The Gift of a Thankful Heart

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by NotMolly

This is the tenth in a series by our writers and guests regarding spiritual gifts. We hope you enjoy our take on giving and receiving spiritually this Christmas season.

Family Dinner 1950sWe very rarely have missionaries in for supper. The biggest problem is the schedule mismatch: missionaries in our area eat Really Early… and by that, I mean something along the lines of time travel back to 1952. Feeding my family on missionary time means feeding my family again three hours later, because no one was hungry enough after lunch at 2:00 to eat again at 5:00, but three hours after that? They’re all ravenous.

Add to the 1952 Dinner Hour Factor the Husband Factor: I have a sweet one, but he is absurdly happy with his record of smashing missionaries (he’s in double digits now, after 17 years of marriage to me). He isn’t abusive. He just… frustrates them. He’s not an instant joiner. A challenge to be baptized after just a few casual conversations isn’t going to work for him (or at least, it hasn’t worked for the last 17 years). And he sees Supper With Missionaries as an opportunity to make them crazy, which I don’t consider to be good for digestion.

So I’ve ignored the list for the past few years. But a few weeks ago, the lovely sister who coordinates meals for the missionaries gently cornered me, and asked if I’d had a chance to see the sign-up list.

Um… yes?

I explained my Factors, and she presented an option: two days a week, our Sisters serve down at the Temple Visitor’s Center, and need to take their supper hour there. Could we deliver a meal, rather than host them in our home?

(My heart took a moment to smile: my Heavenly Father really does see me, and knows how to set up opportunities I need. Nifty!)

So we signed up. I called the Sisters to see if they had any allergies or preferences (they are each from different parts of South America), heard they were feeling a lack of fresh crunchy items in their diets, suggested dinner salads (a favorite at our house), and received a vigorous Yes Please in response.

The children all got into the spirit of Feeding The Sisters, and suddenly, our normal dinner preparation was more like gift-planning. What roll recipe might the Sisters like? What are the best packaging options to keep all the crunchy things crunchy? What if one of them doesn’t care for chicken? Put that on the side. What dressing options? Thank goodness for saving small jars! They’ll need dessert; what goes best with all these flavors? Our whole family focused on creating something simple that could delight two young women we didn’t actually know, from a portion of the world we’ve never seen. We settled on mix-and-match packaging, a portable salad bar (Salad Bar Supper being a favorite for us, we hoped it would be for them, too.)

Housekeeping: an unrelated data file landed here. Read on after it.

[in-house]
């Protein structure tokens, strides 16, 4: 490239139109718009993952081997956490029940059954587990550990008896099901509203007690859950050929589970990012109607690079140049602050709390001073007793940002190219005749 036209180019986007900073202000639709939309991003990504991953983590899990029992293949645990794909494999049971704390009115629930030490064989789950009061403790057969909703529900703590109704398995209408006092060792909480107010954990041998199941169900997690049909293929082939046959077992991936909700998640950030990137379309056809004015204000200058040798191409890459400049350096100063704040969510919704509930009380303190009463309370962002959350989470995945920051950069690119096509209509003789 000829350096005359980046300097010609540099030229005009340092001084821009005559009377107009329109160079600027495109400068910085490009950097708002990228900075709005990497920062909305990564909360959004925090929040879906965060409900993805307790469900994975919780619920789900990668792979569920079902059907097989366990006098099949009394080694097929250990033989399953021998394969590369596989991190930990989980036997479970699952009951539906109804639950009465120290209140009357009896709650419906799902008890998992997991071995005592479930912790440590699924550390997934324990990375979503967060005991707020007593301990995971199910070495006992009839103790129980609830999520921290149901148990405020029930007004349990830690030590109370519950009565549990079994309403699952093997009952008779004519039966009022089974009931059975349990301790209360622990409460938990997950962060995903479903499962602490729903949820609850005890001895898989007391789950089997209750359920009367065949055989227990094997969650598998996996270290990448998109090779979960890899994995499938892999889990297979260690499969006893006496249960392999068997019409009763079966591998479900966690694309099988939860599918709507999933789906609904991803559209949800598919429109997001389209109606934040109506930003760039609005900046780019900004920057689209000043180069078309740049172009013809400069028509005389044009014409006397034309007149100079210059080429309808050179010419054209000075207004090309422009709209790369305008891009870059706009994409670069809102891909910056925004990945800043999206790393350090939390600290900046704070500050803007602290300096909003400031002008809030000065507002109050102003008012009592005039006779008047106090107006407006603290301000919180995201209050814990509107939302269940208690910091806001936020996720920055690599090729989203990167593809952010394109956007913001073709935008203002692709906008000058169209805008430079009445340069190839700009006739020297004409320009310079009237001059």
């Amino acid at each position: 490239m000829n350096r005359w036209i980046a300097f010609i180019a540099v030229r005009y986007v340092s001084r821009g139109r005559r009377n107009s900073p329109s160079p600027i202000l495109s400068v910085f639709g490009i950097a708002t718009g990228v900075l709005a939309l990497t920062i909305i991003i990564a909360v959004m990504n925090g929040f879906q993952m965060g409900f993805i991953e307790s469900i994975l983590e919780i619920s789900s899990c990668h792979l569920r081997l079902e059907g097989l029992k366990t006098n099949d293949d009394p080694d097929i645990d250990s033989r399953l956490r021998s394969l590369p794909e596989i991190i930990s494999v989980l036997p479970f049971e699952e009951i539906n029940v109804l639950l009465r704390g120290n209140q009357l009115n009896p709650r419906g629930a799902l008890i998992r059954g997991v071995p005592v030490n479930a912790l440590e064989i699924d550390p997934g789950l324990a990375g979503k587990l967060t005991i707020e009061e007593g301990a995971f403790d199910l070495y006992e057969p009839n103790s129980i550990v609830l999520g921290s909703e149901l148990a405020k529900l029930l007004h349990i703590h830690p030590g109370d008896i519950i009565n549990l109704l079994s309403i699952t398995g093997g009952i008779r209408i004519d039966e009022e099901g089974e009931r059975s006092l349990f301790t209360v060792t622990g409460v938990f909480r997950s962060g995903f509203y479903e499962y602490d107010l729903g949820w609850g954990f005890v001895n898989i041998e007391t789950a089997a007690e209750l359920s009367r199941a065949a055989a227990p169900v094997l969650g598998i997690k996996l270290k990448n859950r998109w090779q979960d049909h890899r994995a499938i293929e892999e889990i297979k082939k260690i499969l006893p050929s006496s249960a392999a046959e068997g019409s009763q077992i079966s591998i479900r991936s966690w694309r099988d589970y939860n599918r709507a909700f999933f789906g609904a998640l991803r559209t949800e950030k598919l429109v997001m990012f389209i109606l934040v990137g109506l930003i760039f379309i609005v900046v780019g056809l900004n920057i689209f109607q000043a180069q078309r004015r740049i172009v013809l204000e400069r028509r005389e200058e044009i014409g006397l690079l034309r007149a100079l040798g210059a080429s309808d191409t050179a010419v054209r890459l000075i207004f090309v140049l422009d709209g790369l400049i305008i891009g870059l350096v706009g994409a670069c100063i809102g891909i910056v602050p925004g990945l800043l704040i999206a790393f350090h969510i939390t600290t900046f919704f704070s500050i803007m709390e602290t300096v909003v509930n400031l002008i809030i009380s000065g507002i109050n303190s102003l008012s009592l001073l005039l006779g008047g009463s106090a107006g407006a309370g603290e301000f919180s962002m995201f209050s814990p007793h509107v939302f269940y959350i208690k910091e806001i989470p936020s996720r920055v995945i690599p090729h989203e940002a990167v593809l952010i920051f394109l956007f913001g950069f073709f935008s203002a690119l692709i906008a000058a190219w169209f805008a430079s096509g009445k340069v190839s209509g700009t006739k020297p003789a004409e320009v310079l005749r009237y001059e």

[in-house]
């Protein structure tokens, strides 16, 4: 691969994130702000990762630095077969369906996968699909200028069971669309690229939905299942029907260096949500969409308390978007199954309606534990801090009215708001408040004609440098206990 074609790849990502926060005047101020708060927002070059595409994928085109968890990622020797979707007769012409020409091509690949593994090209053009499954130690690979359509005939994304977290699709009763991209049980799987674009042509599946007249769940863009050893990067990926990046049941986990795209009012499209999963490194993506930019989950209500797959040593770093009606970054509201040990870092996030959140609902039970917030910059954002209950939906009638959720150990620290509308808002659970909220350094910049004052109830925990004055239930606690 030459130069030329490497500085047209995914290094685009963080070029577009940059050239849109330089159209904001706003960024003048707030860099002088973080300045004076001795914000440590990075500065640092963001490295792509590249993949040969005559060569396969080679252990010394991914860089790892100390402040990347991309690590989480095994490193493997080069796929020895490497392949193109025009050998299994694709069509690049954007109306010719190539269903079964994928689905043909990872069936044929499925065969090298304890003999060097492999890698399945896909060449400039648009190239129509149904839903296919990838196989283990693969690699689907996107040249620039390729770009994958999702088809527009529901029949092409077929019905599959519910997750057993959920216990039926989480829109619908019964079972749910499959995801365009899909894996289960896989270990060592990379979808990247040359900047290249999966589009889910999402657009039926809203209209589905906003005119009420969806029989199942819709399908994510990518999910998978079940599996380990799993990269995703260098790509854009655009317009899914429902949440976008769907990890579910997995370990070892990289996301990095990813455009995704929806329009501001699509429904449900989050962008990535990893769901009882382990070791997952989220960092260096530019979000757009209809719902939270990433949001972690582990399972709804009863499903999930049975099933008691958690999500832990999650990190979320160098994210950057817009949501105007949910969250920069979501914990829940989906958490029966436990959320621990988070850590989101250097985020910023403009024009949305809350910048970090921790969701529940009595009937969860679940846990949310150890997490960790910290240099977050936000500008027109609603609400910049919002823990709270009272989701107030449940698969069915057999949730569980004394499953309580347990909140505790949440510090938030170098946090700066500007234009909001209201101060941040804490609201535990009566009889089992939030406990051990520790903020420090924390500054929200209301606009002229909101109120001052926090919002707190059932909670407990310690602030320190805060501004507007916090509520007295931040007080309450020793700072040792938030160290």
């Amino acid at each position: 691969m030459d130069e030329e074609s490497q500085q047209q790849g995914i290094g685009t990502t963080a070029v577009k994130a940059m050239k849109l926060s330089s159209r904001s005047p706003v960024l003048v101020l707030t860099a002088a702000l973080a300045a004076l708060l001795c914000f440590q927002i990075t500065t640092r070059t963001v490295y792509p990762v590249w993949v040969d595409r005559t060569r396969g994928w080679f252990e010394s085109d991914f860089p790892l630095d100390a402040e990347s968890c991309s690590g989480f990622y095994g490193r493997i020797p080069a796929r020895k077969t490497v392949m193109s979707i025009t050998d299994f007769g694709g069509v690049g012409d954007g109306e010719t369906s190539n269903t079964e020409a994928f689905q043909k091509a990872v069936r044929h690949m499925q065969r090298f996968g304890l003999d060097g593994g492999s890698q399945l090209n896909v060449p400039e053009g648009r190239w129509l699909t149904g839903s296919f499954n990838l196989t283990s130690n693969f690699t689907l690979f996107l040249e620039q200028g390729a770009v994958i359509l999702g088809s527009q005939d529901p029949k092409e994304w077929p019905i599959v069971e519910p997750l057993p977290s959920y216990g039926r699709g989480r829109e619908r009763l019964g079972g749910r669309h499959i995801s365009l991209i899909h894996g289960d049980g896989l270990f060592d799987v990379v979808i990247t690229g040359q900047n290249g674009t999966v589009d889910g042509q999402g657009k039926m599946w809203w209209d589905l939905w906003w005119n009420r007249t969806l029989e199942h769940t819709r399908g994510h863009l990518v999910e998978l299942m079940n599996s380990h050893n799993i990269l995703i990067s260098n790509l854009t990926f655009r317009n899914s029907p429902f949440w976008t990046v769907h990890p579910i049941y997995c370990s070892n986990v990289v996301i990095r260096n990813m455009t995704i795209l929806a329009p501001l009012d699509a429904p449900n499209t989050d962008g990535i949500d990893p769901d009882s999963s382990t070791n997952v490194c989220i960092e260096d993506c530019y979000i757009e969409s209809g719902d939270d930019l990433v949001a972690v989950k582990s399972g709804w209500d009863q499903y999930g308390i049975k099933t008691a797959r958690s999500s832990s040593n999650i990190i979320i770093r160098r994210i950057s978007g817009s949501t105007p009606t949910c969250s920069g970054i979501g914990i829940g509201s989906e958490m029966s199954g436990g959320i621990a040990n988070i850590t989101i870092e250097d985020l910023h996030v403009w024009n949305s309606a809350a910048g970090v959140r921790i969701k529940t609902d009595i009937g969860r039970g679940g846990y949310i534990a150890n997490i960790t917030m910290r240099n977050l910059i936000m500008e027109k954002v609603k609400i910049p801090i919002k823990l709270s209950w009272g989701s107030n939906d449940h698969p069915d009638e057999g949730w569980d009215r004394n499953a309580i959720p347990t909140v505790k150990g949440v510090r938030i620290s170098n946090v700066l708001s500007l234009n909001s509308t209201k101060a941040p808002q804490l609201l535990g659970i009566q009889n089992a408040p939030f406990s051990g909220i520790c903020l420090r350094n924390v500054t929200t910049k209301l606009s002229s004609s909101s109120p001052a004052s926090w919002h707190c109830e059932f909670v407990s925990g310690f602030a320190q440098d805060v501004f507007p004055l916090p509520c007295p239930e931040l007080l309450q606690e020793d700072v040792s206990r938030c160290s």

My middlest girl, who turns eight early in the coming year, wanted to come be Mother’s Minion for the delivery at the Temple. She’s a small girl of strength and good balance, which came in handy as we carried our bags to the Visitor’s Center. She took the lead explaining How This Supper Works (sharing our family rule: It’s your supper. You get to choose what goes on your salad. The End.) and handed over the bags.

With Open ArmsOur missionary Sisters each gave her a hug, then gave me a hug, then went back to the lounge to unpack.

Then one Sister came back out and gave us another round of hugs, because the greens were so many lovely types, and no iceberg! Then the other Sister came out and gave us another round of hugs for the rolls. Then they both came out for another round of hugs because of the little clever packets of options. And for dessert. And for being us. And for being sweet. And for the gospel, and the Temple. And for our family, and for us wanting to love them up a bit. There were a lot of hugs going on.

As we walked back toward home, my little companion said, “Mother, I do think those Sisters are about the huggiest people in the whole world. Why do they hug us so much?”

I thought for a minute, then told her about my best friend from my university days, who was also from a Latin country, and very huggy.

“I think it’s because they want us to hear their thanks, but they also want us to feel their thanks, and when you got a hug, couldn’t you just feel how much love they wanted to wrap around us?”

She thought for moment (she’s my deepest among deep thinkers), and said, “Yes, I could. It felt very… happy. Just good, and happy. That’s the nicest kind of thanks. We gave them a gift, and they gave us a gift back!”